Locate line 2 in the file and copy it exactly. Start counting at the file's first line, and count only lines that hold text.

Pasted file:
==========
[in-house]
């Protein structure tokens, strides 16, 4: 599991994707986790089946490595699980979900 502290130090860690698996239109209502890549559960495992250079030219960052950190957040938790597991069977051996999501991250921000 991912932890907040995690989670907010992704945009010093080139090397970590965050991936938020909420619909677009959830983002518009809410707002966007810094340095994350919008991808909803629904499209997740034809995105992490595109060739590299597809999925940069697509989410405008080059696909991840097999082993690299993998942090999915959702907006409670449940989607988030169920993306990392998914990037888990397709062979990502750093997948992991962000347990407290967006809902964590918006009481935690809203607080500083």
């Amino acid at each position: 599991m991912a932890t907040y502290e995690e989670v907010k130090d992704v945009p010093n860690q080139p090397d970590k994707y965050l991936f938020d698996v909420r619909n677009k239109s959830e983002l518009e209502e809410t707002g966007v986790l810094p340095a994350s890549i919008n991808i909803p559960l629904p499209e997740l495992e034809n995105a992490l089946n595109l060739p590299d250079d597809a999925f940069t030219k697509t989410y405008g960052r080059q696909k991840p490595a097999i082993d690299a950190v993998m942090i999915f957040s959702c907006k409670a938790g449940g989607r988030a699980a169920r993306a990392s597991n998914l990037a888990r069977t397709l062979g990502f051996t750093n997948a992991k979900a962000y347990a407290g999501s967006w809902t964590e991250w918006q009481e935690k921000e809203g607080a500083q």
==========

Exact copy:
């Protein structure tokens, strides 16, 4: 599991994707986790089946490595699980979900 502290130090860690698996239109209502890549559960495992250079030219960052950190957040938790597991069977051996999501991250921000 991912932890907040995690989670907010992704945009010093080139090397970590965050991936938020909420619909677009959830983002518009809410707002966007810094340095994350919008991808909803629904499209997740034809995105992490595109060739590299597809999925940069697509989410405008080059696909991840097999082993690299993998942090999915959702907006409670449940989607988030169920993306990392998914990037888990397709062979990502750093997948992991962000347990407290967006809902964590918006009481935690809203607080500083």